photos: Maxime Ballesteros
Ever since the French photographer Maxime Ballesteros got his first camera when he was a teenager, he hasn’t stopped taking pictures. Carrying a camera always with him, in order to be ready for when he sees something interesting to him, rather than documenting everything, Ballesteros uses photography as a tool to visualize his own subjective view of the world. His first monograph, Les Absents was released this month by Hantje Cantz Publishing, and produced in cooperation with the visionary culture and fashion network Sang Bleu in London, including various texts and poems by the artist himself. It takes us on a strong, emphatically physical, and a bit surreal journey into the artist’s world.
His photographs show a section of the world where day and night, dream and nightmare, the subjective and the objective are of equal importance. He compares his conception of his photography to the way our brain keeps both reality as well as dreams and nightmares in the same space; the same way, the artist’s imagination takes shape and comes into existence through the camera, making it real. He shoots in the moment, following his protagonists to wild parties, private apartments, and the beach at dawn—shimmering and excessive, sharp and always in style.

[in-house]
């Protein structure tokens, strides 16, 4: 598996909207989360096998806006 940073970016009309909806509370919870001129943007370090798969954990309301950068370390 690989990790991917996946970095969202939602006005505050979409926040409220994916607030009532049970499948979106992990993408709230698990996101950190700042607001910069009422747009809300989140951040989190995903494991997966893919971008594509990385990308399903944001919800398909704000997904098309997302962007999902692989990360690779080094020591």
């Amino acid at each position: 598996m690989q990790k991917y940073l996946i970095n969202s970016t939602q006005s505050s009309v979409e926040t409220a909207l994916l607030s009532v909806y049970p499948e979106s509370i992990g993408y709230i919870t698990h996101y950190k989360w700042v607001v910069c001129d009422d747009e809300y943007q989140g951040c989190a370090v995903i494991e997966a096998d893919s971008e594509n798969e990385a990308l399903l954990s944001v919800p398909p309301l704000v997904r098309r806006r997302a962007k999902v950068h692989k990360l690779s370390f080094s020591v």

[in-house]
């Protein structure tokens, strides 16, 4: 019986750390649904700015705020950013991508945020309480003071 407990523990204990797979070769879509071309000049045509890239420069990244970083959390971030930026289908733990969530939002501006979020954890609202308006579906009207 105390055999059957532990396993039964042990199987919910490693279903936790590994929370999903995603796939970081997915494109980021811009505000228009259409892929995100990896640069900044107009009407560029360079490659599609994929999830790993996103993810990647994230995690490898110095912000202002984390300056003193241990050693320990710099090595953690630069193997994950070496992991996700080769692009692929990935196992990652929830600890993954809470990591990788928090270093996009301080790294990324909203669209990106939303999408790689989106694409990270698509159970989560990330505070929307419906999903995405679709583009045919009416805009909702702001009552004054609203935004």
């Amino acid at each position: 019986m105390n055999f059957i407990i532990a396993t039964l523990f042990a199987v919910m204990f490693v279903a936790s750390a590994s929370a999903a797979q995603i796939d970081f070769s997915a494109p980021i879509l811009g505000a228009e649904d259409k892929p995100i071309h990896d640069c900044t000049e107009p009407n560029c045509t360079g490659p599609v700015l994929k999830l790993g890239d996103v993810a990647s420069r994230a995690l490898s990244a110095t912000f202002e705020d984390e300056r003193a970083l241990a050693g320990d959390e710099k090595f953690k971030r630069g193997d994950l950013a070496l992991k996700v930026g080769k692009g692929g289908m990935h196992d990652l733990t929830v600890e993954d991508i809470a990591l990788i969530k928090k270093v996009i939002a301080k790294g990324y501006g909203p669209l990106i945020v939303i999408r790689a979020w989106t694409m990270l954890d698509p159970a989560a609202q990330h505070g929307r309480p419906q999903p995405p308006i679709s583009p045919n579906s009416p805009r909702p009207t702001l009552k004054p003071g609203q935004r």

He is a fervent fan of analogue photography, which he compares to archery; aiming an arrow carefully to your target, versus a machine gun firing at all directions hoping to find aim. Analogue also helps him work on commission, as there is no way for the photographed to check the image, which creates a trust relationship between them and the photographer. The photographed forgets about their own image, open up, and share something together with the photographer. His body of work seems spontaneously taken, however, he follows some firm rules he doesn’t move away from: “Never use a zoom, if you have to get closer, use your body. Never reframe or crop an image. If it doesn’t work the way you took it originally, you just have to aim and anticipate better. And don’t take two frames of the same thing.”
To follow his work visit his instagram page.